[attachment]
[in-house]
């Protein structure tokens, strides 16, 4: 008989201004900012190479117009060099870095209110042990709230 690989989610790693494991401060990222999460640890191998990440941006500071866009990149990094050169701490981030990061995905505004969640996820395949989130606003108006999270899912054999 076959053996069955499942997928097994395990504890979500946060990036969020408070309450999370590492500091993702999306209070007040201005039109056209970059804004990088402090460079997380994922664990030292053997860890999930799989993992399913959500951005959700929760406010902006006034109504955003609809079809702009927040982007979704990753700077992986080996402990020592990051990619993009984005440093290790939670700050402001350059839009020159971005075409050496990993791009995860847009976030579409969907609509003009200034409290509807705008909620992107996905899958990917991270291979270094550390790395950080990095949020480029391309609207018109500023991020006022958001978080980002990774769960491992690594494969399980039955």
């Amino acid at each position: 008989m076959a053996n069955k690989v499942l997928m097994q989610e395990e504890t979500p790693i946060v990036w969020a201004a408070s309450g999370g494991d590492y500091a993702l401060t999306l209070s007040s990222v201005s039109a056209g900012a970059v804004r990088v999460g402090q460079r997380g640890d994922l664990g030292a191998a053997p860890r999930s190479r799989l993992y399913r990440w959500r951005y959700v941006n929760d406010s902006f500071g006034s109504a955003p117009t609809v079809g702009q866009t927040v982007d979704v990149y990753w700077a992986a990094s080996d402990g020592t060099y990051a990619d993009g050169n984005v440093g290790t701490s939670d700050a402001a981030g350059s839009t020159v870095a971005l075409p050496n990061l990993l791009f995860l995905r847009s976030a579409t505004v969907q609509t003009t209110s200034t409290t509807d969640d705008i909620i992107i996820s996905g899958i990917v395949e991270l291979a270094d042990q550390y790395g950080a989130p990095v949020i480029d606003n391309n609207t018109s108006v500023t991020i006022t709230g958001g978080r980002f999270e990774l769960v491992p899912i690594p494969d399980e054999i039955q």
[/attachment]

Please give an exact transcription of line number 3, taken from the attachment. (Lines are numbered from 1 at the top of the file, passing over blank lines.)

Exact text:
């Amino acid at each position: 008989m076959a053996n069955k690989v499942l997928m097994q989610e395990e504890t979500p790693i946060v990036w969020a201004a408070s309450g999370g494991d590492y500091a993702l401060t999306l209070s007040s990222v201005s039109a056209g900012a970059v804004r990088v999460g402090q460079r997380g640890d994922l664990g030292a191998a053997p860890r999930s190479r799989l993992y399913r990440w959500r951005y959700v941006n929760d406010s902006f500071g006034s109504a955003p117009t609809v079809g702009q866009t927040v982007d979704v990149y990753w700077a992986a990094s080996d402990g020592t060099y990051a990619d993009g050169n984005v440093g290790t701490s939670d700050a402001a981030g350059s839009t020159v870095a971005l075409p050496n990061l990993l791009f995860l995905r847009s976030a579409t505004v969907q609509t003009t209110s200034t409290t509807d969640d705008i909620i992107i996820s996905g899958i990917v395949e991270l291979a270094d042990q550390y790395g950080a989130p990095v949020i480029d606003n391309n609207t018109s108006v500023t991020i006022t709230g958001g978080r980002f999270e990774l769960v491992p899912i690594p494969d399980e054999i039955q």